mail icontwitter iconBlogspot iconrss icon

Sport 17: Spring 1996

The Assumption of Mr Dickson into the Order of Domestic Cats

page 17

The Assumption of Mr Dickson into the Order of Domestic Cats

at midday exact, I went back inside.
Choosing clothes took time, but after a smoke
and most of a bottle of Mouton Rothschild
I settled for the Company's normal outfit
a silk zingari-richmond tie, a white linen suit
and its latest fashion, a pair of bare feet.
For a time, I sat out on the terrace.
A clock ticked, a cat meowed, a cloud
clouded the sun. The clock ticked, the cloud
passed on, and the cat meowed yet again, and just
as I was thinking, The future? Ah yes, the future
the continuities changed to a singular point.
Shall I go? Shall I stay? I wriggled my toes.
How easy it is to squander existence

the afternoon was warm like a blue oboe
so I straightened my tie and set off
down the track called Stuart Street.
Near the Exchange, I heard voices—those
of the merchants who traded tv's, cars, and land
for muskets, beads, and prayer books.
And sure enough, there they were.
They shouted, they winked, they smiled
displaying their perfect teeth in a carnival
of beguiling gestures. For like the crowd
they wanted to go home, embark
page 18 on the waiting schooners, and sail back
to where life was much more simple

at the Captain Cook Tavern, the crowd
was somewhere else. Mainly middle managers
the Company had no further use for
they were dressed in grass skirts, and all
were swaying to a hooba hooba band
their pupils dilating to blindness
when the suave trombones swelled
to an indolent crescendo. I've forgotten now
why I permitted my feet to tap in time.
Perhaps, it was the opaque heaviness of the air
or a sudden rupture of all memory
the bush taking plankton before max
constantly floating his equations into the
prolix foliage of her muesli eating tusk
as if watering tuataras with a sour apple
and back came I my senses to, and yet again
I'd missed my chance. The schooners had left.
According to the usual suspect information
spread as word by those in charge
when everyone has finally disembarked
amongst their dreams of winding rivers
and forests bright with the plumage of parrots
they live in paradise like happy clouds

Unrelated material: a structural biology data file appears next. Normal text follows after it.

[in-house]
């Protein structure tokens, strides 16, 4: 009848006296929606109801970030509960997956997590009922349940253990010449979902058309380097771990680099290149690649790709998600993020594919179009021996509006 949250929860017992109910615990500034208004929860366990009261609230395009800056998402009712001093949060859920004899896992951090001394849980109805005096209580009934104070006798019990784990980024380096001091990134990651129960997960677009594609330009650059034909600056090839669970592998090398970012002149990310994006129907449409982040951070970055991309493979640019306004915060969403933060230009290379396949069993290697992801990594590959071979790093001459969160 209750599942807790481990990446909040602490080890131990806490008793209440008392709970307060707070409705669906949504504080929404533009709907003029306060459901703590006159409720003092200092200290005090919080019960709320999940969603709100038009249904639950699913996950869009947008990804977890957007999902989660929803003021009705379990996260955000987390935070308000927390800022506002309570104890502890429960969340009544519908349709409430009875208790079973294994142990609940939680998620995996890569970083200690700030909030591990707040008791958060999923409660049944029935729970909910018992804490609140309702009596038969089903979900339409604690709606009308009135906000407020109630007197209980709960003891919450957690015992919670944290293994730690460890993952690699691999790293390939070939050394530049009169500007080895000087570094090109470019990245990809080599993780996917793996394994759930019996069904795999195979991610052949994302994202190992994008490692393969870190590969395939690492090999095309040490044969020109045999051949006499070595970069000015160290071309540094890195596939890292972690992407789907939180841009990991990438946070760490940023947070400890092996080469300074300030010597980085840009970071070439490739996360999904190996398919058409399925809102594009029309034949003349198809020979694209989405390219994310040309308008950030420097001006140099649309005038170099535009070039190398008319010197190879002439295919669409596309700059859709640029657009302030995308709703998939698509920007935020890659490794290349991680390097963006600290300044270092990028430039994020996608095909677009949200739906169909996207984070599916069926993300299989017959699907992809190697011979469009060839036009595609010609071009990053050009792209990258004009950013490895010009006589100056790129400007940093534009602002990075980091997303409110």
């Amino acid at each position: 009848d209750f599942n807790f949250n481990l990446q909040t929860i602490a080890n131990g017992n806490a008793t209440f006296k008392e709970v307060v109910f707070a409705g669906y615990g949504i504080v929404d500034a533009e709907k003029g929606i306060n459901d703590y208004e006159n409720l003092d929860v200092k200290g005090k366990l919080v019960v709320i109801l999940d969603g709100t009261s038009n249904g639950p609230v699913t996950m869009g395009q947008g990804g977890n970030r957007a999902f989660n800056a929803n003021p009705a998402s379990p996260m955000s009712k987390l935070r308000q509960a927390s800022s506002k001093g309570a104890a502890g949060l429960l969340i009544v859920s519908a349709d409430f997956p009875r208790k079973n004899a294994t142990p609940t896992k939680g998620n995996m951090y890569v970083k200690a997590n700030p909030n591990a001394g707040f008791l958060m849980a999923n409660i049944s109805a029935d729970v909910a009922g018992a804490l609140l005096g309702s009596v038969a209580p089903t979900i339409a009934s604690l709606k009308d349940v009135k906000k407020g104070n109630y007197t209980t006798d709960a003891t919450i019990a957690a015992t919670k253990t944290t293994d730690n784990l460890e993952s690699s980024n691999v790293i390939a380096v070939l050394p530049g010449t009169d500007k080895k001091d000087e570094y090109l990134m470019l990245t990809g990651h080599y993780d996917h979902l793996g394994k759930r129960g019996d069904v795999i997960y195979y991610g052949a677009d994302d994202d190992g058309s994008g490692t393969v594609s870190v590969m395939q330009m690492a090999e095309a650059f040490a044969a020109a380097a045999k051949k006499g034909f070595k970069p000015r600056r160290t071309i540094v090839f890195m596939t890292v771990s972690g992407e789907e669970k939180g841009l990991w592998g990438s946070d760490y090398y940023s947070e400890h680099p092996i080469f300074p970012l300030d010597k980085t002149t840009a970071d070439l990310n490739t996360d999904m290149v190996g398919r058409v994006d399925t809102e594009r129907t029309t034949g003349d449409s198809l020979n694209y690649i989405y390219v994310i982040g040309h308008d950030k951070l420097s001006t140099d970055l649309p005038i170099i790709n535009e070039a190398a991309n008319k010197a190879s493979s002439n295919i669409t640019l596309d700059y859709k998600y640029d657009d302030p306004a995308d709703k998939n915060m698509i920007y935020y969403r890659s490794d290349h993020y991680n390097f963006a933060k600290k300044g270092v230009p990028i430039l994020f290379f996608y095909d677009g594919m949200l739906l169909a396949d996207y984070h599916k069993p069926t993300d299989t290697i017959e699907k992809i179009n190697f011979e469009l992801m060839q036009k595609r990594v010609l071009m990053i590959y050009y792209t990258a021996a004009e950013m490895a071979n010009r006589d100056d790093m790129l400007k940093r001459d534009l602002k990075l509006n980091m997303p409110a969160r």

in an otherwise blue sky.
While I never say a thing, that's a lie.
When they wake, they're ambushed
by the challenge of nothing at all

page 19

of course, there was always work.
Whenever I see a gull's feather twirling
in an updraft of air, at intervals of ten seconds
I'm obliged to plot on graph paper
the various positions of its fall, joining
each point with a line that gives no idea
of the prodigious entanglements of its movement.
And no mistakes. Though why is beyond me.
What I knew was this: follow instructions.
But these days, my neurons were wearing out
the electro-chemical pulses going in
directions they weren't supposed to.
Like everyone else, I could go on the schooners
or, like a last freedom, I could choose
smaller and smaller intervals than the
one required, the slope of the graph
increasing to infinity until I met
a feather's shadow on the lawn below

I turned the handle and let myself in
leaving the door wide open to the stillness.
In the lounge, delicate cups on a tray
and the sound of a distant footstep.
I stood by a window as twilight came.
A flush of blood coloured silence deepened the sky.
Shall I go? Shall I stay?
I began to hum a tune from La Bohème.
My indecision was final

page 20

no, it wasn't like that at all.
When a cloud had clouded the sun
and an easterly breeze from the harbour
was rustling the leaves of a laburnum tree
a tom cat walked across the terrace.
It stopped, and began licking a paw.
Hey you, I'd called, don't you realise
we have a future as sly and innocent words?
The cat stopped licking its paw.
We exchanged a look of mutual forgiveness